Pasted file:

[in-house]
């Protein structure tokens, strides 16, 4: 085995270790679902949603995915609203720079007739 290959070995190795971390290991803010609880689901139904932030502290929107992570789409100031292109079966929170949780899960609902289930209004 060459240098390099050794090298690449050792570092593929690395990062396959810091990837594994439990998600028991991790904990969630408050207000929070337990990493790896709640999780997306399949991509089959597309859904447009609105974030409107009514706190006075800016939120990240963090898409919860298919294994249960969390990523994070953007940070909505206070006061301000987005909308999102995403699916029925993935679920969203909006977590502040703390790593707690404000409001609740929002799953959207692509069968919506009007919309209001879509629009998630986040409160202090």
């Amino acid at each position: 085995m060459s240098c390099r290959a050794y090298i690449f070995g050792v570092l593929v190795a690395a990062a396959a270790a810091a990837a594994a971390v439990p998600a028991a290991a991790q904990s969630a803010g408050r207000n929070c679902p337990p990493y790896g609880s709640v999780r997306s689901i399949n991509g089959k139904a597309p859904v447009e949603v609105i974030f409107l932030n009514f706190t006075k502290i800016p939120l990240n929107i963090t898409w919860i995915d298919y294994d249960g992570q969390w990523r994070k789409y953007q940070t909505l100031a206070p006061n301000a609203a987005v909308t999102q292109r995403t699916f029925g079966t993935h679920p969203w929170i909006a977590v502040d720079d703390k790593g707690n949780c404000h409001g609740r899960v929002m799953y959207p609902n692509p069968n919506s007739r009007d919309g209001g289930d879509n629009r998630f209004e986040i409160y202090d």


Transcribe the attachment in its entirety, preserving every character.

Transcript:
[in-house]
């Protein structure tokens, strides 16, 4: 085995270790679902949603995915609203720079007739 290959070995190795971390290991803010609880689901139904932030502290929107992570789409100031292109079966929170949780899960609902289930209004 060459240098390099050794090298690449050792570092593929690395990062396959810091990837594994439990998600028991991790904990969630408050207000929070337990990493790896709640999780997306399949991509089959597309859904447009609105974030409107009514706190006075800016939120990240963090898409919860298919294994249960969390990523994070953007940070909505206070006061301000987005909308999102995403699916029925993935679920969203909006977590502040703390790593707690404000409001609740929002799953959207692509069968919506009007919309209001879509629009998630986040409160202090």
């Amino acid at each position: 085995m060459s240098c390099r290959a050794y090298i690449f070995g050792v570092l593929v190795a690395a990062a396959a270790a810091a990837a594994a971390v439990p998600a028991a290991a991790q904990s969630a803010g408050r207000n929070c679902p337990p990493y790896g609880s709640v999780r997306s689901i399949n991509g089959k139904a597309p859904v447009e949603v609105i974030f409107l932030n009514f706190t006075k502290i800016p939120l990240n929107i963090t898409w919860i995915d298919y294994d249960g992570q969390w990523r994070k789409y953007q940070t909505l100031a206070p006061n301000a609203a987005v909308t999102q292109r995403t699916f029925g079966t993935h679920p969203w929170i909006a977590v502040d720079d703390k790593g707690n949780c404000h409001g609740r899960v929002m799953y959207p609902n692509p069968n919506s007739r009007d919309g209001g289930d879509n629009r998630f209004e986040i409160y202090d």